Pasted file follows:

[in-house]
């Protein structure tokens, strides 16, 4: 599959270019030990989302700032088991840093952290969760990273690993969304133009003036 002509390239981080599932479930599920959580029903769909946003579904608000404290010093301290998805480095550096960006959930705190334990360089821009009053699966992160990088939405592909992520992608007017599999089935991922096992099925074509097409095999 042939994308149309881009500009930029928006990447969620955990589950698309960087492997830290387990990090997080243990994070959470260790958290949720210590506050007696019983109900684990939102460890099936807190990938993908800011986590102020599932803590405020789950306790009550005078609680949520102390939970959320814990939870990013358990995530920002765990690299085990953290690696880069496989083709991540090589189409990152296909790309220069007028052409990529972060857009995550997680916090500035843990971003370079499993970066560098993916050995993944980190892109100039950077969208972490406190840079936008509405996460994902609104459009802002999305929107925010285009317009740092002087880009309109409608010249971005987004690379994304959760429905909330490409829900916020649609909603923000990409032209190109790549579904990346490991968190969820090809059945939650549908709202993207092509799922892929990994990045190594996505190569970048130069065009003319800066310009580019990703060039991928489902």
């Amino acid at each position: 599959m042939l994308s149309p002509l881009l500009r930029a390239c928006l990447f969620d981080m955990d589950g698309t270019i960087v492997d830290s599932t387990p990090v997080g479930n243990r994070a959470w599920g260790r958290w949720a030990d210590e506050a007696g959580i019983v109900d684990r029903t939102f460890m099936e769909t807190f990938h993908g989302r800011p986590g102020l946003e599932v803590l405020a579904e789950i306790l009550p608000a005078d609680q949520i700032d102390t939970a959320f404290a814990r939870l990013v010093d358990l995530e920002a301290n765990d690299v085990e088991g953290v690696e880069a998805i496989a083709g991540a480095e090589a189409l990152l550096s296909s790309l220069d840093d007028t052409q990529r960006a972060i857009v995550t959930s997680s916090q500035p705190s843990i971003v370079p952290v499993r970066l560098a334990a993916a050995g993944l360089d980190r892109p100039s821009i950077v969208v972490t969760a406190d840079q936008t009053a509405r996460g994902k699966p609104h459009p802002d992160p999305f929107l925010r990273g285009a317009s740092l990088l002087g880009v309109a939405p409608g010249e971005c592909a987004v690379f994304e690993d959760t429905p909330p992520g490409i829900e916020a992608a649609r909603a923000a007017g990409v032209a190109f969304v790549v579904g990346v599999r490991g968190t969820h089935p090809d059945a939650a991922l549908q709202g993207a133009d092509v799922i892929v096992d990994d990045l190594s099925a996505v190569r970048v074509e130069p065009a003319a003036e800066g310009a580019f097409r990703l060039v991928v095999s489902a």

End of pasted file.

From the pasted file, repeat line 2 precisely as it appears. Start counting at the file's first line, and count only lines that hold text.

């Protein structure tokens, strides 16, 4: 599959270019030990989302700032088991840093952290969760990273690993969304133009003036 002509390239981080599932479930599920959580029903769909946003579904608000404290010093301290998805480095550096960006959930705190334990360089821009009053699966992160990088939405592909992520992608007017599999089935991922096992099925074509097409095999 042939994308149309881009500009930029928006990447969620955990589950698309960087492997830290387990990090997080243990994070959470260790958290949720210590506050007696019983109900684990939102460890099936807190990938993908800011986590102020599932803590405020789950306790009550005078609680949520102390939970959320814990939870990013358990995530920002765990690299085990953290690696880069496989083709991540090589189409990152296909790309220069007028052409990529972060857009995550997680916090500035843990971003370079499993970066560098993916050995993944980190892109100039950077969208972490406190840079936008509405996460994902609104459009802002999305929107925010285009317009740092002087880009309109409608010249971005987004690379994304959760429905909330490409829900916020649609909603923000990409032209190109790549579904990346490991968190969820090809059945939650549908709202993207092509799922892929990994990045190594996505190569970048130069065009003319800066310009580019990703060039991928489902």